Texas University Tries To Start A Pointless “Dialogue” About Halloween

As we slowly inch toward the very real possibility that liberalism will destroy every fun holiday in existence, the campus left at the University of North Texas has fired the first shot for this year’s Halloween war with a “dialogue” about whether certain costumes are inappropriate.

I use quotations because the purpose of the exercise was for students to answer if wearing certain costumes is appropriate. It’s a question that those in charge already had the answer to, like when someone asks you “Should you be eating that?”

And with both questions, the only appropriate answer should be “Yes, please mind your own business and let me enjoy this.”

Basically, the UNT Office of Inclusion and Diversity (gag) runs a program called Tent Talks, where they bring up TOTALLY unbiased items for discussion. Previous topics included “What are the societal challenges of immigrants in America?” So you can see where they’re going with this.

From Campus Reform:

Students at the University of North Texas (UNT) were recently asked, “whether certain Halloween costumes are appropriate” at a public event.

The “Tent Talk” event was announced via a tweet by the UNT Multicultural Center’s Twitter account, which asked students to “Go voice your opinion!”

As a part of the presentation, a white board was placed near the school’s Library Mall area. Pictures of various costumes were displayed along with the header, “Should people be able to wear these costumes? Why or why not?”

Costumes featured included an obese, white, rural man holding a six-pack of alcohol, an African-American man with dreadlocks and gold chains, Mexican attire replete with sombreros and maracas, an extraterrestrial “illegal alien” in an orange jumpsuit, a kimono costume, a woman in a burqa, and a Native American headdress.

First of all, a fat redneck and black guy with dreadlocks are objectively bad costume ideas, but if you want to go to a Halloween party looking like the Kid Who Lacks Imagination, God bless. Same goes for a kimono and burqa.

On the flipside, an alien alien is pretty hilarious. Luckily, there were a lot of students who hadn’t been assimilated into the politically correct Borg yet, and made completely sensible points. Others went pretty much as you’d expect.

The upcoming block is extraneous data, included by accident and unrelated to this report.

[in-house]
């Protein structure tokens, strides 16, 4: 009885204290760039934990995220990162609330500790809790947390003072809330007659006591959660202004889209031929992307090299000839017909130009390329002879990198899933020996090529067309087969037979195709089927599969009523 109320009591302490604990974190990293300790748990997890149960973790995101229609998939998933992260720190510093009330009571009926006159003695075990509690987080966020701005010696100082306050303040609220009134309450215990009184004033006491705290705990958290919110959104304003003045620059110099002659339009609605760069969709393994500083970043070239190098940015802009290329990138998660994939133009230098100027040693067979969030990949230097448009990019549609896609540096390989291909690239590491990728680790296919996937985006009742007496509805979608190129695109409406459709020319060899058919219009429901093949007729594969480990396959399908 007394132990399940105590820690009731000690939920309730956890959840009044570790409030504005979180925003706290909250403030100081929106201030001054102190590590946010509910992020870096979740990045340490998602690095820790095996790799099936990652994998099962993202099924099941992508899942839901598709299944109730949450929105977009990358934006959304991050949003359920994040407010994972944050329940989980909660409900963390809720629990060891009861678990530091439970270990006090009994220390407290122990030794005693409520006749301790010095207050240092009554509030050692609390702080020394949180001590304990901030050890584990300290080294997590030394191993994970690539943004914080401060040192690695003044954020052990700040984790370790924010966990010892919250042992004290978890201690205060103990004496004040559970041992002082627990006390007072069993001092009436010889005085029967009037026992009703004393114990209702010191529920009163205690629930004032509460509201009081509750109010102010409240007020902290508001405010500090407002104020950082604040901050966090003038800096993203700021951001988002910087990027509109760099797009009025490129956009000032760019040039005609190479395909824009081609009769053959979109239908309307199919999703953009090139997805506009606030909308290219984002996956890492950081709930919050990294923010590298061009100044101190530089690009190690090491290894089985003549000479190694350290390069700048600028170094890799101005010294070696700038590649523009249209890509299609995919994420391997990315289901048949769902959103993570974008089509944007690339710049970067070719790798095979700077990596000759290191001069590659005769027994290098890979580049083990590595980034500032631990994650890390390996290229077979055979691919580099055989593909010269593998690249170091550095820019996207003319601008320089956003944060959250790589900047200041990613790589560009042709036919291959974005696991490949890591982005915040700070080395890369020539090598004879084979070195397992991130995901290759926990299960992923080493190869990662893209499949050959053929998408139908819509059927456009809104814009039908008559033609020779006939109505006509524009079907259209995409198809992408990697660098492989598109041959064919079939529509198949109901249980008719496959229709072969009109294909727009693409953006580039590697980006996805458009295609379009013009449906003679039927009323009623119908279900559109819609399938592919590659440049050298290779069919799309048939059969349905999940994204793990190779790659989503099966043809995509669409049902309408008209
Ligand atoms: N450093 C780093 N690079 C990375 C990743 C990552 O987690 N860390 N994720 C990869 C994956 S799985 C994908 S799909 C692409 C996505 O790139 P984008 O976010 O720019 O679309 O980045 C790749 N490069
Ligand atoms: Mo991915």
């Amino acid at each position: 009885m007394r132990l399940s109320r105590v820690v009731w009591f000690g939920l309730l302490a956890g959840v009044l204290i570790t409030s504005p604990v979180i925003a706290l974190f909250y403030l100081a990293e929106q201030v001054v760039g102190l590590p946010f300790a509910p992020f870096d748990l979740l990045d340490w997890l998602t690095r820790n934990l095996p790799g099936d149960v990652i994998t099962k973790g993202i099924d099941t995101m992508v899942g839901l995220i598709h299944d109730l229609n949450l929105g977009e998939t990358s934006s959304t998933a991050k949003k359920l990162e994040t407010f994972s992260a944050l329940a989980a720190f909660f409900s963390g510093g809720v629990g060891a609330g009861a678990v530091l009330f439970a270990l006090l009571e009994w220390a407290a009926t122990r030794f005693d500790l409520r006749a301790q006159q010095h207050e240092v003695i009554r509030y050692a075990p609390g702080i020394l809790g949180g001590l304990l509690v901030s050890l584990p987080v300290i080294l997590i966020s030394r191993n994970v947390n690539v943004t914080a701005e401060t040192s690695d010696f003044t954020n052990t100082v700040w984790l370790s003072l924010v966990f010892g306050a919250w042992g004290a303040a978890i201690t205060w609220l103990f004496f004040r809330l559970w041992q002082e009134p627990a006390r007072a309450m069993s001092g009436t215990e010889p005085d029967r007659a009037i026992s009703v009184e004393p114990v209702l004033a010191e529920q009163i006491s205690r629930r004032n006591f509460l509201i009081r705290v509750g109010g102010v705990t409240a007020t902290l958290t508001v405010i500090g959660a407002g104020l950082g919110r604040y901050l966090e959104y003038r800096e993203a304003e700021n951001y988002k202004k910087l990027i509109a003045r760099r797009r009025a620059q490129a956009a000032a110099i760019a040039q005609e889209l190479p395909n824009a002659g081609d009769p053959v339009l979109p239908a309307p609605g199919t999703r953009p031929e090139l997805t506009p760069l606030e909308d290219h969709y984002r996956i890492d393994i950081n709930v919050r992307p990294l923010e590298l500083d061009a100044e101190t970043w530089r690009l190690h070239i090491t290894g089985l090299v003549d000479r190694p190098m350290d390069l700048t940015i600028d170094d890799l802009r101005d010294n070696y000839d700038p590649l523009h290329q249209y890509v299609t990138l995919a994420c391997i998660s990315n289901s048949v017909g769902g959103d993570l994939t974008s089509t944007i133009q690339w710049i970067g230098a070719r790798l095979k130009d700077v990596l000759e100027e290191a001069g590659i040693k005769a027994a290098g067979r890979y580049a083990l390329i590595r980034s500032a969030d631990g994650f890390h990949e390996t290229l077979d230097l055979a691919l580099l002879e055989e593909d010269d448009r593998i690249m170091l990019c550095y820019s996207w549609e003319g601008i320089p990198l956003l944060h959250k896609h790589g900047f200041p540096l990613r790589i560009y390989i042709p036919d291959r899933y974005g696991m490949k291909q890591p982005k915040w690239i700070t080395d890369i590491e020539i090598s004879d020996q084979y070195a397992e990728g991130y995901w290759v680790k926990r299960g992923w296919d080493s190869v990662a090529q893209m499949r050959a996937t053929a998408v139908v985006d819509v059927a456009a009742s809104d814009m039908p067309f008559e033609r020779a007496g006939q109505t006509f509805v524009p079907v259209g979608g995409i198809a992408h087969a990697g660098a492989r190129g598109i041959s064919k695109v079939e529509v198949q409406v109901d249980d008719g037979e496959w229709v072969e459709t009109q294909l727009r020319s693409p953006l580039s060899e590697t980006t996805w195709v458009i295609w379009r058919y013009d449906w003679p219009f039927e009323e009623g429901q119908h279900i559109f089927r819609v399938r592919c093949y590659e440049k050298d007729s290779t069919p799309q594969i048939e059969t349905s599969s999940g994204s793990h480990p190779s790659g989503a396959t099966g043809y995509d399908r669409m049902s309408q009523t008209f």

“No; most of the costumes shown show a great exageration [sic] of a culture/group of people that end up disrepecting [sic] mentioned groups or their cultures,” one student wrote.

Other students had differing opinions.

Students wrote, “yes, people have the right to free expression,” and “Sure! The majority of these are satirical.”

“I think people should be able to wear them because they have a right to, but should have the discretion to know if it is offensive or acceptable,” another student proclaimed, while one student simply wrote, “It is funny.”

The underlying premise of all of this is that you could (gasp) offend someone with your costume, which we all know is breaking the First Commandment of social justice warrior-ism.

There are much better ways this whole question could have been worded. “Can you ruin a party if you don’t like a costume?” comes to mind, or maybe “Are people obligated to respect you or your culture?” Or how about the very pertinent “Has anyone ever actually been offended by a Halloween costume?”

There was one answer given by a student that perfectly summed up not only the exercise, but the entire idiotic debate surrounding Halloween costumes around the country:

One student questioned the premise of the exercise, asking, “Why is it okay to control what people wear in some situations but not others?”

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